Arthur’s recall has been iffy from the beginning, where most pups follow you offlead Arthur would happily plonk down and stay sat at the opposite end of the field. It didn’t matter would i attempted to engage him within those early weeks he just sat. So we lost valuable time there. He began tracking scents at a young age and racing off at high speed (think spaniel..not whippet, hes got a few identity issues it would seem!) This became combined with ANOTHER issue. Arthur started to become OBSESSED by other dogs. The grass is always greener springs to mind. I couldn’t wait to get a pup who wanted to be around dogs and people, but onlead (and off!) he began with another issue…He would lay down on sight of a dog and do a Collie Creep and stalk. Yep identity issues. He had it down to perfection and its such a focussed fixed stare no food, toy or games can get him out of it. I have to wait until dog passes, or says hello.

You are thinking, why not walk Arthur with Ollie. Ollie is a supremely well behaved older whippet of mine who is so laid back, with beautiful leadwork and recall. Why not? Arthur loves Ollie. LOVES Ollie. He decided to spend his days humping Ollie. Even when onlead, which I can assure anyone, is not easy to handle on a walk! Arthur was just so over enthused at Ollie joining him Ollie decided to start running home when I let him offlead once, even with Arthur onlead. This a dog who has never run from me a day in his life! Arthur was just high on life, this was an over excitement issue, not something that neutering would resolve.

So you are all waiting what super amazing tips have I got, how did I resolve all of these issues (or have I?!) I would love to sit here and type this wonderful magical programme that has cured Arthur of all these issues. A plan that works for every dog, you follow it and POOF your issues are gone. I know people who will convince others that such things exist… but I’ll let you in on my secret to adolescence. Just remember they aren’t doing it to spite you. Be patient, be consistent in your training. BREATHE.

A few months on from the beginning of Arthur’s adolescence, I can safely say he’s starting to become quite the pleasant little dog. His separation anxiety, it’s dwindling with every passing day, becoming less and less of an issue. Rarely does he become distressed now (a whole entire blog for another day though!) Humping Ollie? It still happens, but much rarer. If he does hump, he will respond to his cue “off” and go and settle on his mat instead. Other dogs are becoming less interesting again, its a work in progress but it’s going much more smoothly now his hormones seem to have settled. His frustration tolerance has increased naturally. He actually cares about working through Kongs now, and similar puzzles. Tasks which caused him to give up instantly only a few weeks ago. He has stopped pulling on the lead again, something he began not long ago. Settling and snoozing with the others is now preferable to tearing around the living room looking for mischief to get into.

I can see him, very slowly, maturing into a lovely young dog. One my other dogs enjoy being around rather than just tolerating. Yes, I’ve had to be constantly careful and supervising and put many hours in. But he will be worth it in the end…I am certain! Next job…nailing this recall!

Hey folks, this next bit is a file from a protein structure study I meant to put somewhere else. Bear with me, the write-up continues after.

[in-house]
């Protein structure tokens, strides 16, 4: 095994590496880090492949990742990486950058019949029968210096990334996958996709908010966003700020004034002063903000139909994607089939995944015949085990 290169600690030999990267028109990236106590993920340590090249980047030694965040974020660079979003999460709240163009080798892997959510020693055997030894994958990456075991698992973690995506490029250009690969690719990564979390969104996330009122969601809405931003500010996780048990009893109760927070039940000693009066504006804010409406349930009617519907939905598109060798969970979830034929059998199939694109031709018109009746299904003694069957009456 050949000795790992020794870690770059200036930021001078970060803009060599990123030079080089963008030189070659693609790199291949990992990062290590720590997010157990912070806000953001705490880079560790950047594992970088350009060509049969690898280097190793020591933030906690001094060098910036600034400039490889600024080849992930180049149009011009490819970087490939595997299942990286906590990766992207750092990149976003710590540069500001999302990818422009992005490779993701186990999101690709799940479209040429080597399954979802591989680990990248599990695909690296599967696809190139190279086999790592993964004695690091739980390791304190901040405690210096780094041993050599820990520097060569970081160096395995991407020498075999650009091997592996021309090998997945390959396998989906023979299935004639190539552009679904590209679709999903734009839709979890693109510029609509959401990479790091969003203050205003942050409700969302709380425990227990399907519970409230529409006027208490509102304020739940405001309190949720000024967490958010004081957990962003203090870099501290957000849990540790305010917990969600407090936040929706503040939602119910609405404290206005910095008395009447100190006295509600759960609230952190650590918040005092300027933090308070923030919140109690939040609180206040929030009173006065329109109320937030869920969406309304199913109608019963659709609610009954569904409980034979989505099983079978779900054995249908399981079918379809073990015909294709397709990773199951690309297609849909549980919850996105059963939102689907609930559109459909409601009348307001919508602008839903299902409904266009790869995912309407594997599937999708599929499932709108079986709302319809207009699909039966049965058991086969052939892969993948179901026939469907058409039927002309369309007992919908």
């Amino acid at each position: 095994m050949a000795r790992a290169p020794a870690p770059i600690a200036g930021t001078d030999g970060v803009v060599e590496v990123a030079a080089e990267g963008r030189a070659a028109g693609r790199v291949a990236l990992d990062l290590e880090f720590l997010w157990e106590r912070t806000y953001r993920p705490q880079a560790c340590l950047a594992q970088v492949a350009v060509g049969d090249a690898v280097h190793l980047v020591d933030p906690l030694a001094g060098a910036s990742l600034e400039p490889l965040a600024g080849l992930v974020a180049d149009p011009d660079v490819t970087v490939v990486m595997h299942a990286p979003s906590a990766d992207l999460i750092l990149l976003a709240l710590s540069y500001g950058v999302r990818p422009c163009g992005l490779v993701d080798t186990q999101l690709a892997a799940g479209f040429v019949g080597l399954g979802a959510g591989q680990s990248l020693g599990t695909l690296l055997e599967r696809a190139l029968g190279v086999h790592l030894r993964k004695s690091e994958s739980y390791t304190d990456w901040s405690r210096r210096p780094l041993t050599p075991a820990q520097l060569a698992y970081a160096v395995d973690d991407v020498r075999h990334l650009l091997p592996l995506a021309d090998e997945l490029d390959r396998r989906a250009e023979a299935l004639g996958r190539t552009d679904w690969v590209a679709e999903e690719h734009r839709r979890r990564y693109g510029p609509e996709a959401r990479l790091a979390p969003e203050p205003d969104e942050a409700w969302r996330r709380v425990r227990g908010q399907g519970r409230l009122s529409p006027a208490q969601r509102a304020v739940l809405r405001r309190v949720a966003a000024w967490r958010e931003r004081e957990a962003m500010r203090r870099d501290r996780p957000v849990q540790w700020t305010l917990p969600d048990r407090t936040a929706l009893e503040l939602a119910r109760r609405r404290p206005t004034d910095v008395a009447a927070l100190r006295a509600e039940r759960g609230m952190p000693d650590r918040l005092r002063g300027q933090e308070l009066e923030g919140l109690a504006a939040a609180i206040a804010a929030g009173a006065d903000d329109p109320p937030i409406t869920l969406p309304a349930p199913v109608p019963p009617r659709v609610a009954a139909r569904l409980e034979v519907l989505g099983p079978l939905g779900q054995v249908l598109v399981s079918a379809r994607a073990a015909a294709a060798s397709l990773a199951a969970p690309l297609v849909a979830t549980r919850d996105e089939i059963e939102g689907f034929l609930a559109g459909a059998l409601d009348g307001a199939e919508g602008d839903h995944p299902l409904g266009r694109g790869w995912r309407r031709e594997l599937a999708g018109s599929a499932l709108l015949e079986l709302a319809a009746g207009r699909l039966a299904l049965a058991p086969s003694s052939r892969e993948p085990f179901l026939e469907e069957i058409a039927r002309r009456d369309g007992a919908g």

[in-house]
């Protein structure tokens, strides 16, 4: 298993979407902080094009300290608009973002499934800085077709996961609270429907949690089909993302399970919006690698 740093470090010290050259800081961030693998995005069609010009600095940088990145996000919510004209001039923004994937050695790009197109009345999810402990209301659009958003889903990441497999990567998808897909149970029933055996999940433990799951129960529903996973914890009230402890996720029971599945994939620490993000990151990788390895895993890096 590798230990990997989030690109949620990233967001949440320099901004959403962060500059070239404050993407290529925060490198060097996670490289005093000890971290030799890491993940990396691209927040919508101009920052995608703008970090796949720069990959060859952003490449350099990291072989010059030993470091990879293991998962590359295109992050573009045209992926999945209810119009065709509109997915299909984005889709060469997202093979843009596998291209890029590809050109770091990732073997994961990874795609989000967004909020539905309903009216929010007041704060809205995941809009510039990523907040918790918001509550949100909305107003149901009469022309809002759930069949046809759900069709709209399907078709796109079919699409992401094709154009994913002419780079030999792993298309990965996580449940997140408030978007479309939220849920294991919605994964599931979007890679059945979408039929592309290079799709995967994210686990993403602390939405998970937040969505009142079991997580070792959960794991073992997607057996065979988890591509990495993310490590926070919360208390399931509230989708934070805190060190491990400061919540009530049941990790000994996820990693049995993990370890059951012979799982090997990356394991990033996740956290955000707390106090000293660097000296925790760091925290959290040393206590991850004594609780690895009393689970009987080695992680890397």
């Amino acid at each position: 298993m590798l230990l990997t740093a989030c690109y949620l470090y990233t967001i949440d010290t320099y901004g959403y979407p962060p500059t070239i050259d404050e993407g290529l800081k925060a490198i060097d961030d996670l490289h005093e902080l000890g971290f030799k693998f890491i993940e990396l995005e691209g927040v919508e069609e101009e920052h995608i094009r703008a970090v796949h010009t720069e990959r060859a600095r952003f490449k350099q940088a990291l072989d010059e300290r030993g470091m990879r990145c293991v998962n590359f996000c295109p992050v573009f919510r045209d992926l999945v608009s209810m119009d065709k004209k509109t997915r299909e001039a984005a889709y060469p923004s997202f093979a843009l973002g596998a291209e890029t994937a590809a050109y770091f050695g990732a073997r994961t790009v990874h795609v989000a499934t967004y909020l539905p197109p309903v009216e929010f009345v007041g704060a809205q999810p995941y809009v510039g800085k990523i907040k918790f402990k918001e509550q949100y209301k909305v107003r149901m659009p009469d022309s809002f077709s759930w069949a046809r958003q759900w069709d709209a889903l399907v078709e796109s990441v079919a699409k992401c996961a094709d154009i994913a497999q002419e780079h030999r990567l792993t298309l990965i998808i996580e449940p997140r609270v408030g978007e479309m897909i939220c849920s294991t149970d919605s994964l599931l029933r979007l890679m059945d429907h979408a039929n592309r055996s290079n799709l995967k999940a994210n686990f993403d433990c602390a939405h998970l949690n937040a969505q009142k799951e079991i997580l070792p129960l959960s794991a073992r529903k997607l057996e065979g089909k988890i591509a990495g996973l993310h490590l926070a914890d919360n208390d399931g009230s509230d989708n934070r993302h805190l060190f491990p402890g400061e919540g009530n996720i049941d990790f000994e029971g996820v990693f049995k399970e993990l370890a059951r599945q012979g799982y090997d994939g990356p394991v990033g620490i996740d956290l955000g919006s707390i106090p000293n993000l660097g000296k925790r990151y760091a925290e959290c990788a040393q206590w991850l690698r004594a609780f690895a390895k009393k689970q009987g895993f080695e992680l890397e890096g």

Pups are hard work, teenage dogs even harder. The key is persistence, patience and not chopping and changing methods. It can feel tempting to throw away positive techniques to train your puppy, as they are firing off all sorts of new behaviours. But Arthur would have some severe issues if I hadn’t tackled this period of time with patience and positivity. If I had left him to howl and cry, he would simply learn that I will not help him, and it would have increased his stress levels likely leading him to more serious issues in other areas of his life. If I shouted at or physically corrected him for any of his behaviours I would be dealing with a handshy dog who was working to avoid various situations, instead, he is finally starting to WANT to engage with me.
It’s a hard time, but it will be infinitely worth it. So keep your eyes peeled for my practical tips to surviving adolescence!

A New Chapter – Arthur’s Adventures



Arthur is my 7 month old Whippet puppy. He has been living with us for 4 months now and he is maturing into a nice little puppy. It’s not been easy for him, he came into a home with one dog with a then undiagnosed pain issue, an older jrt who rules the roost and another older whippet who tolerates puppies at best!
Puppies are like sponges. They love learning and catch on fast, there has been a video going round  Facebook of a very young puppy shaped to do various exercises. I was so excited to crack on with Arthur’s training. Arthur however, well he had other ideas…no that’s not true. Ideas require a lot of brain power…Arthur didn’t have a clue!

 

He is SUCH a poser!


Arthur was so unlike the rest of the gang here, they were all so eager to learn and get involved with us as owners. Arthur had no time for people, why would he? At 12 weeks old ,when i picked him up from the breeder, it was very apparent he had minimal attention placed on him and minimal work put in. He was happy and healthy, but he occupied himself with his litter mates, who were all hand shy. Arthur’s stronger level of resilience to handling is what caused me to pick him. I should have forseen that to fit in here he would have some form of quirkiness!

 

Arthur just LOVES Ollie



Arthur looked blankly at all the treats i used. Whether it was a fancy dog treat, cheap dog treat, piece of meat, peanut butter, anything you can think of.. it just wouldn’t float Arthur’s boat. Luring him with anything resulted in another blank expression as he casually wandered off. Patience, I kept telling myself. A few days in and he will get it. Which I found myself repeating at each interval, 1 week in and he will come good…2 weeks repeating the same mantra… On and on until, at around 6 weeks of being here something switched on AHA food is good! He began to learn the basics, and we got to crack on a bit more with recall (that’s another blog for another day!) He loves obedience, less so shaping or tricks. Now he can’t get enough of our training sessions. It has taken some patience, but he is shaping up to be a cracking little dog! Keep your eyes peeled on our future posts, discussing socialisation, recall and how he is getting on with other members of the gang, Marley, Ollie & Womble.

 

Arthur at our Puppy Play sessions